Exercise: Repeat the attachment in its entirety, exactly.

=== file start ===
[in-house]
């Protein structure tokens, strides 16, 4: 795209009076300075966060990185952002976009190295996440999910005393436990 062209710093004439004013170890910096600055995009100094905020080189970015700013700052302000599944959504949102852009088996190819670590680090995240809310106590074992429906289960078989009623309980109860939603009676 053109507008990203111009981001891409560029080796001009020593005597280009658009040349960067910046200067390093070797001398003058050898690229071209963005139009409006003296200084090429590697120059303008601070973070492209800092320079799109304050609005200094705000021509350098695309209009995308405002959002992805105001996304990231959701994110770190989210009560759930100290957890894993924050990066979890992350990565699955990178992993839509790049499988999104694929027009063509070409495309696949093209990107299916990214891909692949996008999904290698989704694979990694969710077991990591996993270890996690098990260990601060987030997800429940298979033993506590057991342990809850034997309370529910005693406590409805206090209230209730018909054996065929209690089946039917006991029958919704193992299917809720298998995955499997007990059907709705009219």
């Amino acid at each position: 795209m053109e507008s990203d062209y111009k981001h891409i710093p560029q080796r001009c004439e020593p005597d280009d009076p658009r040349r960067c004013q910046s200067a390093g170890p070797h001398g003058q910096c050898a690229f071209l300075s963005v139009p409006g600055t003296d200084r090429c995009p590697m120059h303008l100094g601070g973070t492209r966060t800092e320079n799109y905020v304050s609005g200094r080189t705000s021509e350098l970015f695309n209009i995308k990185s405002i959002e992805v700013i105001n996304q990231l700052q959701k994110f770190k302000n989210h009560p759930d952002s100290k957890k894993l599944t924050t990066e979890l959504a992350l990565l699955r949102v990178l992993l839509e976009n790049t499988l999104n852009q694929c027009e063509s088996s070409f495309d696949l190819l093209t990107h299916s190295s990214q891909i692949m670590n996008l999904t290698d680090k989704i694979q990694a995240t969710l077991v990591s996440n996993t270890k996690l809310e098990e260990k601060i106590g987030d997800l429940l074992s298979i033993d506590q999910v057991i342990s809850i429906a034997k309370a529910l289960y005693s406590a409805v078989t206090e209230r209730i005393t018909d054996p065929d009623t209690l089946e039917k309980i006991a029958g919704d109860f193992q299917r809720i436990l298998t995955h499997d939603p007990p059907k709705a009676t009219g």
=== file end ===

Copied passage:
[in-house]
């Protein structure tokens, strides 16, 4: 795209009076300075966060990185952002976009190295996440999910005393436990 062209710093004439004013170890910096600055995009100094905020080189970015700013700052302000599944959504949102852009088996190819670590680090995240809310106590074992429906289960078989009623309980109860939603009676 053109507008990203111009981001891409560029080796001009020593005597280009658009040349960067910046200067390093070797001398003058050898690229071209963005139009409006003296200084090429590697120059303008601070973070492209800092320079799109304050609005200094705000021509350098695309209009995308405002959002992805105001996304990231959701994110770190989210009560759930100290957890894993924050990066979890992350990565699955990178992993839509790049499988999104694929027009063509070409495309696949093209990107299916990214891909692949996008999904290698989704694979990694969710077991990591996993270890996690098990260990601060987030997800429940298979033993506590057991342990809850034997309370529910005693406590409805206090209230209730018909054996065929209690089946039917006991029958919704193992299917809720298998995955499997007990059907709705009219």
């Amino acid at each position: 795209m053109e507008s990203d062209y111009k981001h891409i710093p560029q080796r001009c004439e020593p005597d280009d009076p658009r040349r960067c004013q910046s200067a390093g170890p070797h001398g003058q910096c050898a690229f071209l300075s963005v139009p409006g600055t003296d200084r090429c995009p590697m120059h303008l100094g601070g973070t492209r966060t800092e320079n799109y905020v304050s609005g200094r080189t705000s021509e350098l970015f695309n209009i995308k990185s405002i959002e992805v700013i105001n996304q990231l700052q959701k994110f770190k302000n989210h009560p759930d952002s100290k957890k894993l599944t924050t990066e979890l959504a992350l990565l699955r949102v990178l992993l839509e976009n790049t499988l999104n852009q694929c027009e063509s088996s070409f495309d696949l190819l093209t990107h299916s190295s990214q891909i692949m670590n996008l999904t290698d680090k989704i694979q990694a995240t969710l077991v990591s996440n996993t270890k996690l809310e098990e260990k601060i106590g987030d997800l429940l074992s298979i033993d506590q999910v057991i342990s809850i429906a034997k309370a529910l289960y005693s406590a409805v078989t206090e209230r209730i005393t018909d054996p065929d009623t209690l089946e039917k309980i006991a029958g919704d109860f193992q299917r809720i436990l298998t995955h499997d939603p007990p059907k709705a009676t009219g």